- The buyer is generally getting the benefit of their bargain up front in the price - not in the ease or speed of the transaction
- The seller is a corporate entity, which is both positive and negative. You don’t have to deal with an emotional seller that has unrealistic expectations about property value, etc. On the other hand, sometimes big corporate sellers “do what they want.” These banks are selling properties all over the U.S. making it difficult to conform to local custom and practice
- Approximately half of all REO transactions do not close on time. Have a plan B should settlement be delayed (e.g. don’t schedule contractors to come out to the property the day after settlement, don’t settle on a Friday especially not before a long holiday weekend, etc)
- Some bank sellers take the position that if the REO addendum is silent on an issue addressed in the original offer, that is a conflict and the REO addendum controls/prevails (e.g. appliances, home warranty, seller closing cost credit, etc). If something that you “agreed upon” in the original offer/contract is not listed/addressed in the REO addendum, the bank seller may argue that it’s not part of the contract
- Even though the property is sold “as is”, there may be room for negotiation on a case by case basis
- HOA Disclosure package - by law, the bank seller should provide this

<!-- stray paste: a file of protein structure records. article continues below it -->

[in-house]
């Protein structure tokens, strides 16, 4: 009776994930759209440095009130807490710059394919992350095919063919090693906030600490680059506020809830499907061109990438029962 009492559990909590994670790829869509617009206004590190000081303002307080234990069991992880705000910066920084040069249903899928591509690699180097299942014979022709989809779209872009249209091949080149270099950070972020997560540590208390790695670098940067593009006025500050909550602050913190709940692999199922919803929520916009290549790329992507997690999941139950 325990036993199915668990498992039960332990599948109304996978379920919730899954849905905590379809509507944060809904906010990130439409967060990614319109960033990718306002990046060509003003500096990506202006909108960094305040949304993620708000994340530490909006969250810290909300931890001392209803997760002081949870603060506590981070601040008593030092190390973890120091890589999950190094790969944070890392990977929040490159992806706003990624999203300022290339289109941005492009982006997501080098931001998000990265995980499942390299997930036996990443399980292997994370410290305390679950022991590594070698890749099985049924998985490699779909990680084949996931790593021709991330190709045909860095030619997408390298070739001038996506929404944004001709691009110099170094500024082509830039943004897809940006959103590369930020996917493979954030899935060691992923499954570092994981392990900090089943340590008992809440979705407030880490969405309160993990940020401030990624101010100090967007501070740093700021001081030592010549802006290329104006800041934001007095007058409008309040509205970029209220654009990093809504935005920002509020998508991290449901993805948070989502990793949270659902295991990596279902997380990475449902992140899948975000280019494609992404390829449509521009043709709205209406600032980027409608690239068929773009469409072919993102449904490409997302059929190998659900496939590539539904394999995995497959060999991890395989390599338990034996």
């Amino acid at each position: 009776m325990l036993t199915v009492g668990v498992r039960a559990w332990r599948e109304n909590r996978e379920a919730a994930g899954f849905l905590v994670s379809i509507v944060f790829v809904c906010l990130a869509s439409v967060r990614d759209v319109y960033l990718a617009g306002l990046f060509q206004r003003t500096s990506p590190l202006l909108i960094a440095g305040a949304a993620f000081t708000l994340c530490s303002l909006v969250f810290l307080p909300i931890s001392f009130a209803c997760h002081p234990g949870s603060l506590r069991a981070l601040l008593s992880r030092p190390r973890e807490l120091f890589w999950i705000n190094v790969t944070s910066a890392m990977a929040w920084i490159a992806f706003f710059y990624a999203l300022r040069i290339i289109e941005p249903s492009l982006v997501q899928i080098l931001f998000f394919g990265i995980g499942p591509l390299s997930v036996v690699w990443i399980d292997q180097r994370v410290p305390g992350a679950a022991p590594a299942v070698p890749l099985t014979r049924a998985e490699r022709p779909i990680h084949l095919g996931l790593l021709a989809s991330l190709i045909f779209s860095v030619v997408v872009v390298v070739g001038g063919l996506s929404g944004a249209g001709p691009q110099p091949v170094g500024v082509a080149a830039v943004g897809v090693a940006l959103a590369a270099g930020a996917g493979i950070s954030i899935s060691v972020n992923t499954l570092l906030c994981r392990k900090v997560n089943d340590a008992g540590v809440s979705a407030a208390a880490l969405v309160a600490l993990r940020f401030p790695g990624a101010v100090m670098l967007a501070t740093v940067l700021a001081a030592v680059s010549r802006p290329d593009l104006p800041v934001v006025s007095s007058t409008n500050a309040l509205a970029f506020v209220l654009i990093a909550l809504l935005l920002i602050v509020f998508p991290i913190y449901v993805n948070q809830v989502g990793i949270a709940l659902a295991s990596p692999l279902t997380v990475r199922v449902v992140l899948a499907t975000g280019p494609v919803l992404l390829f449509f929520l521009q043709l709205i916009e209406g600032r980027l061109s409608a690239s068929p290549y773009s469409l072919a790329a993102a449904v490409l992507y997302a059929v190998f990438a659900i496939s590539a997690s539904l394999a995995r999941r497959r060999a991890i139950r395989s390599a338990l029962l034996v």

- Residential Property Disclosure Statement - by law, the bank seller is exempt from providing this
- Make sure you change the locks immediately after you take possession of the property
- Consider a longer rate lock period on financing from your lender - about 50 percent of REO transactions do not close on time
- The latest revision to CRESPA (Consumer Real Estate Settlement Protection Act) states that the buyer’s right to choose a settlement agent/title company can not be varied or waived by any agreement - including an REO addendum (effective July 1, 2009)
Once again, this is not intended as legal advice. Every bank’s addendum and every transaction is different. I’ve even seen different versions of an REO addendum from the same bank.
Point is…be smart, read the entire addendum and know how the addendum affects the transaction and you as the buyer (even if that means consulting a real estate lawyer). But also know that bank sellers “do what they want” so even though it may seem “wrong” or “unfair”, there may be little, if any chance of getting the bank to change the language in the addendum.
And if you have any specific legal questions regarding REO contracts or real estate law in general, don’t hesitate to email or call (703.443.1010) Keith Barret, Esq directly - he’s knowledgeable, experienced and tells it like it is (though I have no idea what his hourly rate is as a real estate lawyer).